Krishnamurti, 1972. Photo: Mary Zimbalist.
As you gather from my post on Gurdjieff, these days I take my gurus with a hefty pinch of salt. But if I were in the mood for such inspiration, Krishnamurti is exemplary, precisely because he reminds us not to depend on gurus like him.
Krishnamurti (1895–1986) was “discovered” by Charles Webster Leadbeater in 1909 on the grounds of the Theosophical Society in Madras, where his father was working. Leadbeater and Annie Besant, the other leader of the society, believed him to be a “vehicle” for an expected World Teacher, and he was raised under their tutelage. He went on to develop a strong bond with Annie Besant.
Krishnamurti in England in 1911 with his brother Nitya and the Theosophists Annie Besant and George Arundale. Source: wiki.
In 1911 they founded the Order of the Star of the East to prepare for Krishnamurti’s appearance, and he was taken to England to further his education. After World War One he began giving lectures around the world. In 1922 he spent time with his brother in Ojai Valley, California, where he was less supervised. His brother died there in 1925, and his disillusion with the Theosophical Society grew, until in 1929 he dissolved the Order (part of his speech can be seen here).
I maintain that truth is a pathless land, and you cannot approach it by any path whatsoever, by any religion, by any sect. That is my point of view, and I adhere to that absolutely and unconditionally. Truth, being limitless, unconditioned, unapproachable by any path whatsoever, cannot be organised; nor should any organisation be formed to lead or coerce people along a particular path. […] This is no magnificent deed, because I do not want followers, and I mean this. The moment you follow someone you cease to follow Truth. I am not concerned whether you pay attention to what I say or not. I want to do a certain thing in the world and I am going to do it with unwavering concentration. I am concerning myself with only one essential thing: to set man free. I desire to free him from all cages, from all fears, and not to found religions, new sects, nor to establish new theories and new philosophies.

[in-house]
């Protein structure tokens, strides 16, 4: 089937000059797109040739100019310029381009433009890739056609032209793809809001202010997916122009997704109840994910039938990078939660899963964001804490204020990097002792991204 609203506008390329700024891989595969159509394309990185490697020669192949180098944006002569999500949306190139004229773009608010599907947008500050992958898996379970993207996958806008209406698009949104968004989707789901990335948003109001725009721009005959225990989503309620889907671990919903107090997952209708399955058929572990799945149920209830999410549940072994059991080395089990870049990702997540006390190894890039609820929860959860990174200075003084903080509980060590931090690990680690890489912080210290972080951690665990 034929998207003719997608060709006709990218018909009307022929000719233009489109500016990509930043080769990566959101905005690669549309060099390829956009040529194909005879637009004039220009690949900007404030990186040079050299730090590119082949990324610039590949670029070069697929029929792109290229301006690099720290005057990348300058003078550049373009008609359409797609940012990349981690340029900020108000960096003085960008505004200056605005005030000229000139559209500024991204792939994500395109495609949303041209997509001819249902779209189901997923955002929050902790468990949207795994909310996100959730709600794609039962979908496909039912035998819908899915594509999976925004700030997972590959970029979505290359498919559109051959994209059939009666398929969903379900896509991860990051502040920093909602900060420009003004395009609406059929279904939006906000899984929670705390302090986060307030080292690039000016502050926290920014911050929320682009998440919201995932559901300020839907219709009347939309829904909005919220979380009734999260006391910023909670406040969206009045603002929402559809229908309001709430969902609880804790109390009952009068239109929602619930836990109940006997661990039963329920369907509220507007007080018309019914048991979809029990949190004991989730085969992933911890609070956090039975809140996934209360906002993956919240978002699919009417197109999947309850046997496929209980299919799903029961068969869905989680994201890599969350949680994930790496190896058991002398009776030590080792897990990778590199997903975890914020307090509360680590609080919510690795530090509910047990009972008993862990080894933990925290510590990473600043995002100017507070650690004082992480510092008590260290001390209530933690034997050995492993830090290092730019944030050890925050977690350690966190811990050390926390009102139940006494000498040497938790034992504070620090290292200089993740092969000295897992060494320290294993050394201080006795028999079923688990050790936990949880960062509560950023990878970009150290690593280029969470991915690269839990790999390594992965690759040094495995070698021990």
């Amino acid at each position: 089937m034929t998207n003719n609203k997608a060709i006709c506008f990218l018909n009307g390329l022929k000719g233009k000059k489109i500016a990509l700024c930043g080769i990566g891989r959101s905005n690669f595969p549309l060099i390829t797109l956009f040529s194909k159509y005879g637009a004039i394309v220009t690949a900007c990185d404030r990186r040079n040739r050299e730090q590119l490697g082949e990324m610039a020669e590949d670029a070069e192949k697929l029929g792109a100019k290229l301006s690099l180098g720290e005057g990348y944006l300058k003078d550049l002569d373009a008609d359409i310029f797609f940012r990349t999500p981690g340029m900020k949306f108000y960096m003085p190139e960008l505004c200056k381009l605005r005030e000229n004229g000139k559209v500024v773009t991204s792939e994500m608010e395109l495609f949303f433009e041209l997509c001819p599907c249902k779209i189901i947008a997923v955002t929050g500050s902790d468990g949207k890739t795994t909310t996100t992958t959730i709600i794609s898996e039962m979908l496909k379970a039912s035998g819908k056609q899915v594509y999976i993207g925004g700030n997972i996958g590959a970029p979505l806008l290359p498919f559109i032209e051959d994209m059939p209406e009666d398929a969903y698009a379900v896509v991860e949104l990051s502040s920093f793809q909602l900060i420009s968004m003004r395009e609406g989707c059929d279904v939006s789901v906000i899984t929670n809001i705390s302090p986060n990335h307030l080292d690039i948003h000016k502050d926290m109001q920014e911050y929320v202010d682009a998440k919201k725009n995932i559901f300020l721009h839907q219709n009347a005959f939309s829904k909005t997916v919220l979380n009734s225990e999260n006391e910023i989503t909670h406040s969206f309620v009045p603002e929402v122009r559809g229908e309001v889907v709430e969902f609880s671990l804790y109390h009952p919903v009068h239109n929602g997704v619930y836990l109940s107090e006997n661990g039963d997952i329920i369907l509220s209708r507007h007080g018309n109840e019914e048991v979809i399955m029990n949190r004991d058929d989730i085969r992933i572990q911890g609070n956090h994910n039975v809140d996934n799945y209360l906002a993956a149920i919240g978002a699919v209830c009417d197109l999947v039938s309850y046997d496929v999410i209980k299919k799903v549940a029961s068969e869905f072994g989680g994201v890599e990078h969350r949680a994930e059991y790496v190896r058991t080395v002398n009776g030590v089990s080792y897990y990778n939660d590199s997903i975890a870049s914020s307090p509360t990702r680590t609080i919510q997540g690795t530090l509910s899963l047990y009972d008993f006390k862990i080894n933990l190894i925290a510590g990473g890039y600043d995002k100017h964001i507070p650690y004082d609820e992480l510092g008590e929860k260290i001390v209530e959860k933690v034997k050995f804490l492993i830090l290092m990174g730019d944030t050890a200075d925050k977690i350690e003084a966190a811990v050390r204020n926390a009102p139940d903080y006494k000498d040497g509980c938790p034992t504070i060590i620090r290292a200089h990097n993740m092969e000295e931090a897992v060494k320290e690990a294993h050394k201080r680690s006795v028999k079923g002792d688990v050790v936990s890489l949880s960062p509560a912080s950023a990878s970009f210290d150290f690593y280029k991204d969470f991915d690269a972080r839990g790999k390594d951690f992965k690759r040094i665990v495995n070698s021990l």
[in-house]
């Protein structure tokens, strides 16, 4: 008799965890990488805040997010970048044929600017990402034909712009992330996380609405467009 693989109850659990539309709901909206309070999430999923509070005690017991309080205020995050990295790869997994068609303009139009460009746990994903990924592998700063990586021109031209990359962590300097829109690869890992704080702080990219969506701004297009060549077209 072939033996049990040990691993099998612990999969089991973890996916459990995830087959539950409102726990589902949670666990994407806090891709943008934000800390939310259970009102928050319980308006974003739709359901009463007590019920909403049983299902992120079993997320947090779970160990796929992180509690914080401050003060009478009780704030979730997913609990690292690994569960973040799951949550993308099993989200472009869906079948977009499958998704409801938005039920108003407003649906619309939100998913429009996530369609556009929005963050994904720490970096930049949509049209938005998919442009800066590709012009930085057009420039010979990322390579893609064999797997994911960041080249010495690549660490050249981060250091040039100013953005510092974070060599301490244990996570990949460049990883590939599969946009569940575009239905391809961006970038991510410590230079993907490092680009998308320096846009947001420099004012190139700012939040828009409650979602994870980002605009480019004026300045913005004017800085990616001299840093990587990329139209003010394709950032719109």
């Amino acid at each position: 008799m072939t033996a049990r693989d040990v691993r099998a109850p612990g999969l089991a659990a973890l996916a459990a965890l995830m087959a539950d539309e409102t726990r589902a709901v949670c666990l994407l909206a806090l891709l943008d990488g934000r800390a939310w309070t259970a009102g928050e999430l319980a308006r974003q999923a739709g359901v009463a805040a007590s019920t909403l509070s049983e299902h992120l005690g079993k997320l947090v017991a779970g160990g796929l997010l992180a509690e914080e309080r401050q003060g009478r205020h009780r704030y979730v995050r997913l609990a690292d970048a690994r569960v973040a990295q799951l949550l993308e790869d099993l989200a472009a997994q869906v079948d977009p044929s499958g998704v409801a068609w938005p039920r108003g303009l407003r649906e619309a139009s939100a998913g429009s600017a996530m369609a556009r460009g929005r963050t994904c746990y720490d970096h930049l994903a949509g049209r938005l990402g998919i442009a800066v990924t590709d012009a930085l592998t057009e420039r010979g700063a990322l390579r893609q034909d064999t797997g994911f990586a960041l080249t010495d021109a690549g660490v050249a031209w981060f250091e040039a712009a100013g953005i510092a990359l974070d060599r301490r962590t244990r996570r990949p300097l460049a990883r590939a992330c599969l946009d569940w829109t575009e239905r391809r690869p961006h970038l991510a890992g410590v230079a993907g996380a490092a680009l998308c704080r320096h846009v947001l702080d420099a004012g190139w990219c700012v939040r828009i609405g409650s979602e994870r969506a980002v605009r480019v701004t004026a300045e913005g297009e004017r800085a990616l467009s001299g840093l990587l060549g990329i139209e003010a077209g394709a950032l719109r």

I suppose Krishnamurti could now have settled down to wait tables quietly at a diner in LA, but there is no contradiction in his inner compulsion to share “the teachings”. Still, despite his insight that people didn’t need to follow gurus, his legion of ardent followers continued to grow.
From 1930 through 1944, based in Ojai, he engaged in speaking tours around the world, and publishing companies dedicated to promoting his thoughts were established. In 1938 he met Aldous Huxley, with whom he had a lasting friendship. Other renowned followers included J.D. Salinger and Alan Watts. He engaged in public dialogues with scientists (notably the physicist David Bohm) and psychotherapists. His later years coincided with the whole counter-cultural interest in the liberation of the mind; in jazz, Yusuf Lateef introduced John Coltrane to Krishnamurti’s thinking. Since his death, with more pressing concerns over political freedoms, the vogue has subsided somewhat.
Krishnamurti founded five schools in India, one in California, and Brockwood Park School in England. There are four official foundations. Of hundreds of talks on the YouTube channel dedicated to him, this makes a good introduction:
Putting away everything said about religion:
Do not accept spiritual authority:
His thoughts don’t always seem to age well, such as his reply to “Is there no place in your teachings to fight injustice?”. The Daoist and Zen masters expressed this liberation more succinctly, and with more humour; so, indeed, did Monty Python in The life of Brian—to the clip at the end of this post, we might add:
But Krishnamurti’s wisdom continues to inspire.
See also Paths for the reluctant guru.